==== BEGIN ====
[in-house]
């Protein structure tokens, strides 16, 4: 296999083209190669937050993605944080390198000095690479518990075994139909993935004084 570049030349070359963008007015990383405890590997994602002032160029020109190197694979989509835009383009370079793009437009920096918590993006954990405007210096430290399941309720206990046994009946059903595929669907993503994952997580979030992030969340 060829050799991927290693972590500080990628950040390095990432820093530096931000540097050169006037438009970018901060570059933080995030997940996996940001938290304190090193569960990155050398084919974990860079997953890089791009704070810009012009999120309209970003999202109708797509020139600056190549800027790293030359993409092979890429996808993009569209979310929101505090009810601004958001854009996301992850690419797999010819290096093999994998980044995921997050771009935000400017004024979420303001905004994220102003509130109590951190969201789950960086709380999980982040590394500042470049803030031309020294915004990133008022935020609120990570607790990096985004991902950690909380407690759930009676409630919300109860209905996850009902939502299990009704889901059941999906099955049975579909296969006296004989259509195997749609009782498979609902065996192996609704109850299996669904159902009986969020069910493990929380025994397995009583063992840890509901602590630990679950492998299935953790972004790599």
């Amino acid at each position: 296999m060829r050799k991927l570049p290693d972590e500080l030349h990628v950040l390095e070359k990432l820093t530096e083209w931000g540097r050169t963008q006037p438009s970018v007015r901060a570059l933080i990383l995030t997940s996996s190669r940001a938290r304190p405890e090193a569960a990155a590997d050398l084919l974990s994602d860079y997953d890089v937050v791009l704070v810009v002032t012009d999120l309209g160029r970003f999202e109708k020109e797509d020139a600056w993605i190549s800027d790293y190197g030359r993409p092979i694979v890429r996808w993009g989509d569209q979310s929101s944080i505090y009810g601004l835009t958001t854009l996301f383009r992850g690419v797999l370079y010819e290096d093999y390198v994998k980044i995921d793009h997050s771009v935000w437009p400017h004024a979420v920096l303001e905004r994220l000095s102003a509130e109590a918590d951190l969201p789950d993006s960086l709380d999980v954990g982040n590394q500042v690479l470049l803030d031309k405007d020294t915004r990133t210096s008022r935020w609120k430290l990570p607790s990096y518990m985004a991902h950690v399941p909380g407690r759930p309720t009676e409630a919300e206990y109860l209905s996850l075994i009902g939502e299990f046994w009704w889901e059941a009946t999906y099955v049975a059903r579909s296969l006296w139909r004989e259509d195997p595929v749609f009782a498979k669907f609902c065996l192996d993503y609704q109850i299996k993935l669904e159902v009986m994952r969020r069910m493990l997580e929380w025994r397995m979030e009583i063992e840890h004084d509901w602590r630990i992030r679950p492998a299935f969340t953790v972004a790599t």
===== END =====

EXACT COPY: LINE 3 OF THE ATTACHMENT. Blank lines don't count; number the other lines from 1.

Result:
């Amino acid at each position: 296999m060829r050799k991927l570049p290693d972590e500080l030349h990628v950040l390095e070359k990432l820093t530096e083209w931000g540097r050169t963008q006037p438009s970018v007015r901060a570059l933080i990383l995030t997940s996996s190669r940001a938290r304190p405890e090193a569960a990155a590997d050398l084919l974990s994602d860079y997953d890089v937050v791009l704070v810009v002032t012009d999120l309209g160029r970003f999202e109708k020109e797509d020139a600056w993605i190549s800027d790293y190197g030359r993409p092979i694979v890429r996808w993009g989509d569209q979310s929101s944080i505090y009810g601004l835009t958001t854009l996301f383009r992850g690419v797999l370079y010819e290096d093999y390198v994998k980044i995921d793009h997050s771009v935000w437009p400017h004024a979420v920096l303001e905004r994220l000095s102003a509130e109590a918590d951190l969201p789950d993006s960086l709380d999980v954990g982040n590394q500042v690479l470049l803030d031309k405007d020294t915004r990133t210096s008022r935020w609120k430290l990570p607790s990096y518990m985004a991902h950690v399941p909380g407690r759930p309720t009676e409630a919300e206990y109860l209905s996850l075994i009902g939502e299990f046994w009704w889901e059941a009946t999906y099955v049975a059903r579909s296969l006296w139909r004989e259509d195997p595929v749609f009782a498979k669907f609902c065996l192996d993503y609704q109850i299996k993935l669904e159902v009986m994952r969020r069910m493990l997580e929380w025994r397995m979030e009583i063992e840890h004084d509901w602590r630990i992030r679950p492998a299935f969340t953790v972004a790599t």